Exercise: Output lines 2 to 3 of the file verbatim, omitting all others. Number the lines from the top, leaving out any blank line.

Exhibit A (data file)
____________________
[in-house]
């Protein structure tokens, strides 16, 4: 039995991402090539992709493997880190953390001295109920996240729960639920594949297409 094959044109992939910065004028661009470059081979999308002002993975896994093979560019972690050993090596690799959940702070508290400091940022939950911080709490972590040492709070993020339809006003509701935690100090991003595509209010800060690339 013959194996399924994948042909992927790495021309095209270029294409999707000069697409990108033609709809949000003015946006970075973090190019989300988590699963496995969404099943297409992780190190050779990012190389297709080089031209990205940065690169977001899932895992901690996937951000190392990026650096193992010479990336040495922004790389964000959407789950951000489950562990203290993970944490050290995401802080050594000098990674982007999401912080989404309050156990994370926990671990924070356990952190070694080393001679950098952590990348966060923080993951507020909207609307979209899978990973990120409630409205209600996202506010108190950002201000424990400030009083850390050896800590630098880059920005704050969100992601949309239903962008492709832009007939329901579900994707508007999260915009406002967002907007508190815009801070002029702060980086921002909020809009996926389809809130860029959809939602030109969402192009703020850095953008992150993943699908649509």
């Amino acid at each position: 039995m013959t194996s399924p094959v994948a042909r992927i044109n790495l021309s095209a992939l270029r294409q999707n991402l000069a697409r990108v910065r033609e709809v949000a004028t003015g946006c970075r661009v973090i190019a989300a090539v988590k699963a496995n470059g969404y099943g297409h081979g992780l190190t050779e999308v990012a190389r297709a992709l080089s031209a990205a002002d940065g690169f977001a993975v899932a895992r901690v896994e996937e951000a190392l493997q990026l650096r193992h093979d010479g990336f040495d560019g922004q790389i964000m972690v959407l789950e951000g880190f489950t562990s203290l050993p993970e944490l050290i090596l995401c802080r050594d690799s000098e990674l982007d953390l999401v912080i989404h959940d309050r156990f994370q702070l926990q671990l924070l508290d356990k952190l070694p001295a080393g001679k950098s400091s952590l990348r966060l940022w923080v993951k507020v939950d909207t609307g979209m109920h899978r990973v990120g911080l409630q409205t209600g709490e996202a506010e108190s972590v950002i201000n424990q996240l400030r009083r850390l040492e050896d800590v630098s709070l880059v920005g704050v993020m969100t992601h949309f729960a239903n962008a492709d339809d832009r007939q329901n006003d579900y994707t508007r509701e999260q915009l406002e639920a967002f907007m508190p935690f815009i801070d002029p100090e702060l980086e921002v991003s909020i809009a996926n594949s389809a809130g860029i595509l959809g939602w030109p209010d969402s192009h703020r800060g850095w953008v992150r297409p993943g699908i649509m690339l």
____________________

């Protein structure tokens, strides 16, 4: 039995991402090539992709493997880190953390001295109920996240729960639920594949297409 094959044109992939910065004028661009470059081979999308002002993975896994093979560019972690050993090596690799959940702070508290400091940022939950911080709490972590040492709070993020339809006003509701935690100090991003595509209010800060690339 013959194996399924994948042909992927790495021309095209270029294409999707000069697409990108033609709809949000003015946006970075973090190019989300988590699963496995969404099943297409992780190190050779990012190389297709080089031209990205940065690169977001899932895992901690996937951000190392990026650096193992010479990336040495922004790389964000959407789950951000489950562990203290993970944490050290995401802080050594000098990674982007999401912080989404309050156990994370926990671990924070356990952190070694080393001679950098952590990348966060923080993951507020909207609307979209899978990973990120409630409205209600996202506010108190950002201000424990400030009083850390050896800590630098880059920005704050969100992601949309239903962008492709832009007939329901579900994707508007999260915009406002967002907007508190815009801070002029702060980086921002909020809009996926389809809130860029959809939602030109969402192009703020850095953008992150993943699908649509």
């Amino acid at each position: 039995m013959t194996s399924p094959v994948a042909r992927i044109n790495l021309s095209a992939l270029r294409q999707n991402l000069a697409r990108v910065r033609e709809v949000a004028t003015g946006c970075r661009v973090i190019a989300a090539v988590k699963a496995n470059g969404y099943g297409h081979g992780l190190t050779e999308v990012a190389r297709a992709l080089s031209a990205a002002d940065g690169f977001a993975v899932a895992r901690v896994e996937e951000a190392l493997q990026l650096r193992h093979d010479g990336f040495d560019g922004q790389i964000m972690v959407l789950e951000g880190f489950t562990s203290l050993p993970e944490l050290i090596l995401c802080r050594d690799s000098e990674l982007d953390l999401v912080i989404h959940d309050r156990f994370q702070l926990q671990l924070l508290d356990k952190l070694p001295a080393g001679k950098s400091s952590l990348r966060l940022w923080v993951k507020v939950d909207t609307g979209m109920h899978r990973v990120g911080l409630q409205t209600g709490e996202a506010e108190s972590v950002i201000n424990q996240l400030r009083r850390l040492e050896d800590v630098s709070l880059v920005g704050v993020m969100t992601h949309f729960a239903n962008a492709d339809d832009r007939q329901n006003d579900y994707t508007r509701e999260q915009l406002e639920a967002f907007m508190p935690f815009i801070d002029p100090e702060l980086e921002v991003s909020i809009a996926n594949s389809a809130g860029i595509l959809g939602w030109p209010d969402s192009h703020r800060g850095w953008v992150r297409p993943g699908i649509m690339l």